In conclusion, we have reported an anisotropic magnetoresistance effect, which arises from a proximity-magnetized surface state of the TI. The change in the resistance is controlled by the component of the net magnetization, which is normal to the sample surface. This perpendicular magnetization opens a gap in the TI surface state, which leads to an increase in resistance. The resistance of the TI changes by 6.5%, which is significantly larger than similar effects induced by magnetic insulators into spin Hall metals.12 By electrically gating the TI, one can tune the Fermi energy closer to the Dirac point and enhance this effect.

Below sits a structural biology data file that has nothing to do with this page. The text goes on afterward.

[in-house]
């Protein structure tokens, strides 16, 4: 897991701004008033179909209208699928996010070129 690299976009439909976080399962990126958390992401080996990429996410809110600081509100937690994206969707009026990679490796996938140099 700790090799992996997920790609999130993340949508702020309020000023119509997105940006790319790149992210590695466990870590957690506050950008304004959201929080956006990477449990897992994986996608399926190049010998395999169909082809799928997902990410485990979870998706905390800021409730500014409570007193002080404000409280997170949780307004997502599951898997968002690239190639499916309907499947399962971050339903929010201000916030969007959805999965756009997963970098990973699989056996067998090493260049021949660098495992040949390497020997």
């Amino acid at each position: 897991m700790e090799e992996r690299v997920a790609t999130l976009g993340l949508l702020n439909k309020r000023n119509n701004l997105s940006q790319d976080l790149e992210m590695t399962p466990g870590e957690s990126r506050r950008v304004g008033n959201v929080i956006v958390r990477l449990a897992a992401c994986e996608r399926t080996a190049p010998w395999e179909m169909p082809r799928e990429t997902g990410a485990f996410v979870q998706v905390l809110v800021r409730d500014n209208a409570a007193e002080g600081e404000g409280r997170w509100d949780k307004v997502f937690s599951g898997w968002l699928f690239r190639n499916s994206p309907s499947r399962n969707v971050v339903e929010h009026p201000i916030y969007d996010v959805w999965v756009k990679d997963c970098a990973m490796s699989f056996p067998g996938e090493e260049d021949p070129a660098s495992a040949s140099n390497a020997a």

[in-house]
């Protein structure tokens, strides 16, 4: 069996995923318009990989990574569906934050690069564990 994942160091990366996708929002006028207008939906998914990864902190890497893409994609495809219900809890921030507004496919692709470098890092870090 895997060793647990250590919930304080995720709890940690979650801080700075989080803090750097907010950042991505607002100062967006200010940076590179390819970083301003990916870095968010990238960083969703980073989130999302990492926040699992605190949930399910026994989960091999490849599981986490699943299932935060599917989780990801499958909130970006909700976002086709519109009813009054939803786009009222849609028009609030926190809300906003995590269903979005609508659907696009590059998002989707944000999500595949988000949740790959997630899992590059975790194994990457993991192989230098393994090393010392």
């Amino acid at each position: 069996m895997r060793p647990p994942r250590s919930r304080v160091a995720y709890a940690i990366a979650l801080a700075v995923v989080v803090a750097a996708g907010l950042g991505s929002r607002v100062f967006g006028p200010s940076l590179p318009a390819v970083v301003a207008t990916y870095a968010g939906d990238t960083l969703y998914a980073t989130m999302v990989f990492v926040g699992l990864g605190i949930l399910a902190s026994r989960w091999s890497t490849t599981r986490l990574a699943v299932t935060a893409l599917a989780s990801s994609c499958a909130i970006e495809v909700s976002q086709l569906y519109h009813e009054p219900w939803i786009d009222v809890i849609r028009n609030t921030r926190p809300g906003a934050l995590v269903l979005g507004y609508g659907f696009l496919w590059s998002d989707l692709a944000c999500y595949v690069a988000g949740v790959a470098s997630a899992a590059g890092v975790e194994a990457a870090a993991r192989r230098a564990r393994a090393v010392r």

See the supplementary material section that houses additional magnetotransport data and analysis. Furthermore, simulation details are provided and other mechanisms for the temperature dependence observed in the data are discussed and ruled out.
J.S and Y. Z. contributed equally to this work.
Work at The University of Illinois at Urbana-Champaign was supported by the National Science Foundation MRSEC program under NSF Award No. DMR-1720633. NM acknowledges support from the Army under No. W911NF-20–1-0024. G.J.M and Y.X. acknowledge support from the U.S. Department of Energy under Grant No. DE-SC0012368. Y.Z. acknowledges support from the University of Illinois. Work at Argonne, including YIG thin film growth, was supported by the U.S. Department of Energy, Office of Science, Materials Science and Engineering Division. All authors contributed to the data analysis and manuscript preparation.
The data that support the findings of this study are available from the corresponding author upon reasonable request.